Please Note: This article is written for users of the following Microsoft Excel versions: 97, 2000, 2002, and 2003. If you are using a later version (Excel 2007 or later), this tip may not work for you. For a version of this tip written specifically for later versions of Excel, click here: Deleting Every X Rows.

Deleting Every X Rows

by Allen Wyatt
(last updated September 8, 2018)

3

When you import data from an outside source, you may run into a need to delete extraneous data from a worksheet. For instance, you may have a need to remove every second line from the data, or every fifth line. Doing this by hand can be tedious and prone to error. Fortunately, you can create a macro to help eliminate both the tedium and the errors.

The following macro, DeleteRows, will remove every X rows from your worksheet. All you have to do is select the rows you want it applied to. The macro, as written, will remove every second row. So, if you wanted to delete the first, third, fifth, and seventh rows beginning with row 10, you would select rows 10 through 16 and then run this macro. It results in rows 10 (the first row), 12 (the third row), 14 (the fifth row), and 16 (the seventh row) being deleted.

Sub DeleteRows()
    Dim iStart As Integer
    Dim iEnd As Integer
    Dim iCount As Integer
    Dim iStep As Integer
    Dim J As Integer

    iStep = 2    'Delete every 2nd row
    Application.ScreenUpdating = False
    iStart = 1
    iCount = Selection.Rows.Count
    'Find ending row to start deleting
    For J = iStart To iCount Step iStep
        iEnd = J
    Next

    Do While iEnd >= iStart
        Selection.Rows(iEnd).Delete
        iEnd = iEnd — iStep
    Loop
    Application.ScreenUpdating = True
End Sub

If you want to delete some other multiple of lines, simply change the setting for the iStep variable. For instance, if you want to delete every fifth row, change iStep from 2 to 5. (You only need to make the single change, in the iStep = 2 declaration.)

Note:

If you would like to know how to use the macros described on this page (or on any other page on the ExcelTips sites), I've prepared a special page that includes helpful information. Click here to open that special page in a new browser tab.

ExcelTips is your source for cost-effective Microsoft Excel training. This tip (2292) applies to Microsoft Excel 97, 2000, 2002, and 2003. You can find a version of this tip for the ribbon interface of Excel (Excel 2007 and later) here: Deleting Every X Rows.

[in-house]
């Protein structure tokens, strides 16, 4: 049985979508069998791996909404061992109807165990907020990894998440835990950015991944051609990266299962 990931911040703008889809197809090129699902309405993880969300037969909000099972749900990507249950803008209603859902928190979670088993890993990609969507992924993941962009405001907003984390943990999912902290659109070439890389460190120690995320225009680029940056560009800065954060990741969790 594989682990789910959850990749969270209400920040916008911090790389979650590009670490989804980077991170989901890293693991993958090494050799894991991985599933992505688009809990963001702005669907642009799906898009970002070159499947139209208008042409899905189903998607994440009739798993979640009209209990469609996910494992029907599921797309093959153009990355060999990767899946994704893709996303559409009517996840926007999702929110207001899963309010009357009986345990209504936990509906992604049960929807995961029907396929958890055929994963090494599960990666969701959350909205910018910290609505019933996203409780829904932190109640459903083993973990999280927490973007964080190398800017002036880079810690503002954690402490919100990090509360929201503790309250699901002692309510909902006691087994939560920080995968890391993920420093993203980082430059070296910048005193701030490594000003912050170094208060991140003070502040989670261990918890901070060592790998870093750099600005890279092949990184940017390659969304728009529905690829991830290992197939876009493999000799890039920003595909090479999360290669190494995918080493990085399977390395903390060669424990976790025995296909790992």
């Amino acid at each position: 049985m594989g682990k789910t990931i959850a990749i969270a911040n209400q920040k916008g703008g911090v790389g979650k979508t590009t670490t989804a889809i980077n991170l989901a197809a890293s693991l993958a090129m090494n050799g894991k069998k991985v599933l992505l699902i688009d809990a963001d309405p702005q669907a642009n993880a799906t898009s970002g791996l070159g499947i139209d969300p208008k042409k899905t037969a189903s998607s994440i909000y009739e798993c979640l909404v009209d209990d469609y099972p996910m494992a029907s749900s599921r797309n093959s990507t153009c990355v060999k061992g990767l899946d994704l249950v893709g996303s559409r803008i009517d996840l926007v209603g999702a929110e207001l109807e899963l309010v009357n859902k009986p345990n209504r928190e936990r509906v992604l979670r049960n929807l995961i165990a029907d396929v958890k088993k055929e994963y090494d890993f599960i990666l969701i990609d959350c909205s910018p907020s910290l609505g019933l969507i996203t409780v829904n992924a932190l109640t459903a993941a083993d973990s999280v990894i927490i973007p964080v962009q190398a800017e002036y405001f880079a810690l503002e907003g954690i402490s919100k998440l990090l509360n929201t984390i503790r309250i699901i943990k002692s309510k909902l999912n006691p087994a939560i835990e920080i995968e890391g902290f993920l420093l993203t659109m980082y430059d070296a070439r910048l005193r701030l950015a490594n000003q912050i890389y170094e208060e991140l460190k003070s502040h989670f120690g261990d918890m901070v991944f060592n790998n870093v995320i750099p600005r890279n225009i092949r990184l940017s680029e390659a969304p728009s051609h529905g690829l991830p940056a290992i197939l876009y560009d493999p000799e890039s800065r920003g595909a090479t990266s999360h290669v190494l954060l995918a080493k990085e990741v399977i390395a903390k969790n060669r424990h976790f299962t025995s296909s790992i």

Author Bio

Allen Wyatt

With more than 50 non-fiction books and numerous magazine articles to his credit, Allen Wyatt is an internationally recognized author. He is president of Sharon Parq Associates, a computer and publishing services company. ...

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Comments

If you would like to add an image to your comment (not an avatar, but an image to help in making the point of your comment), include the characters [{fig}] in your comment text. You’ll be prompted to upload your image when you submit the comment. Maximum image size is 6Mpixels. Images larger than 600px wide or 1000px tall will be reduced. Up to three images may be included in a comment. All images are subject to review. Commenting privileges may be curtailed if inappropriate images are posted.

What is seven minus 2?

2018-09-11 05:31:43

Michael (Micky) Avidan

I believe that one loop will be sufficient.

Sub DeleteRows()
Dim iStart As Integer
Dim iCount As Integer
Dim iStep As Integer
Dim J As Integer
iStep = 2 ' Delete every 2nd row from the bottom
Application.ScreenUpdating = 0
iStart = 1
iCount = Selection.Rows.Count
For J = iCount To iStart Step -iStep
Rows(J).Delete
Next
Application.ScreenUpdating = 1
End Sub

-------------
Micky Avidan


2018-09-11 05:23:21

Willy Vanhaelen

@Hank
The minus sign is in fact an n-dash. Replace it with a normal minus and VB will accept it.


2018-09-10 07:20:57

Hank

When I copied the macro, the "iEnd = iEnd — iStep" showed up as a syntax error.


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